Vitamin K

Definition

Vitamin K is a fat-soluble vitamin.

Function

Vitamin K is known as the clotting vitamin. Without it, blood would not clot. Some studies suggest that it helps maintain strong bones in the older adults.

Food Sources

The best way to get the daily requirement of vitamin K is by eating food sources. Vitamin K is found in the following foods:

Vitamin K is also made by the bacteria in the lower intestinal tract.

Side Effects

Vitamin K deficiency is very rare. It occurs when the body can't properly absorb the vitamin from the intestinal tract. Vitamin K deficiency can also occur after long-term treatment with antibiotics.

People with vitamin K deficiency are often more likely to have bruising and bleeding.

Keep in mind that:

The most commonly used anticoagulants currently are not affected by intake of vitamin K. This precaution pertains to warfarin (Coumadin). Ask your health care provider if you need to monitor your intake of vitamin K containing foods and how much you can eat.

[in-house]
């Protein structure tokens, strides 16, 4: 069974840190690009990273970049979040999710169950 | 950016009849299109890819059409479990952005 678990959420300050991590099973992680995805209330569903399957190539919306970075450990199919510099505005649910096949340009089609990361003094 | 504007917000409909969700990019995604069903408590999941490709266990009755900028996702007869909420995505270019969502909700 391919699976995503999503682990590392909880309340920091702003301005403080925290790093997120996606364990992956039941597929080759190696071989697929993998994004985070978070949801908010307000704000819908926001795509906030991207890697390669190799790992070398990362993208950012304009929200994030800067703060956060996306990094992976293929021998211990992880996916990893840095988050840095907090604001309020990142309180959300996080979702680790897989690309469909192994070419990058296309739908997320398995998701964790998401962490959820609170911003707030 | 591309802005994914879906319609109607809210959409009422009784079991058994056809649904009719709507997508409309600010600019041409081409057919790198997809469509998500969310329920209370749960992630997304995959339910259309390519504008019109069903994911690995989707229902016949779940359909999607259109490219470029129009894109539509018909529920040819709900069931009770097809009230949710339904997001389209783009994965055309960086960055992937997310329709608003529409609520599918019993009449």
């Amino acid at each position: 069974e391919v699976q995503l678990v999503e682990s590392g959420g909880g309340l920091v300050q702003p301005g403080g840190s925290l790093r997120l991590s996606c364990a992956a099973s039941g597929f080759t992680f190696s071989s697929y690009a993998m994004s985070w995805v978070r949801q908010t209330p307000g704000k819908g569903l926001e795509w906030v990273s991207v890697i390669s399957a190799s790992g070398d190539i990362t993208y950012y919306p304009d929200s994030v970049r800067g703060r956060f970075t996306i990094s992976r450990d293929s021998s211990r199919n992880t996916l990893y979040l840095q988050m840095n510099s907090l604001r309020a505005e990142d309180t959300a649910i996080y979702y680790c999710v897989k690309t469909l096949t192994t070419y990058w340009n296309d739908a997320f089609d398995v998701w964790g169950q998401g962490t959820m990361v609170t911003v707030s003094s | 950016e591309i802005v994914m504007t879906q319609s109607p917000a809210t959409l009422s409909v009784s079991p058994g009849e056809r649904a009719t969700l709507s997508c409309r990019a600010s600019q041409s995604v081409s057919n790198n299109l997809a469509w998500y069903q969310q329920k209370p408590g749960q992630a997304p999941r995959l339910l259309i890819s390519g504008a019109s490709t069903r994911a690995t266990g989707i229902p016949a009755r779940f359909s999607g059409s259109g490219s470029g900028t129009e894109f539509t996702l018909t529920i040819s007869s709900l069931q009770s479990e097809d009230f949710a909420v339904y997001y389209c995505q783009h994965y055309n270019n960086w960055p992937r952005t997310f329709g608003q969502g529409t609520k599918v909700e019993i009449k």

Recommendations

The Recommended Dietary Allowance (RDA) for vitamins reflects how much of each vitamin most people should get each day.

The Food and Nutrition Board at the Institute of Medicine Recommended Intakes for individuals - Adequate Intakes (AIs) for vitamin K:

Infants

Children

Adolescents and adults


Review Date: 2/2/2019
Reviewed By: Emily Wax, RD, CNSC, University of Virginia Health System, Charlottesville, VA. Also reviewed by David Zieve, MD, MHA, Medical Director, Brenda Conaway, Editorial Director, and the A.D.A.M. Editorial team.

This information should not be used during any medical emergency or for the diagnosis or treatment of any medical condition. A licensed medical professional should be consulted for diagnosis and treatment of any and all medical conditions. Call 911 for all medical emergencies. © 1997- 2007 A.D.A.M., Inc. Any duplication or distribution of the information contained herein is strictly prohibited.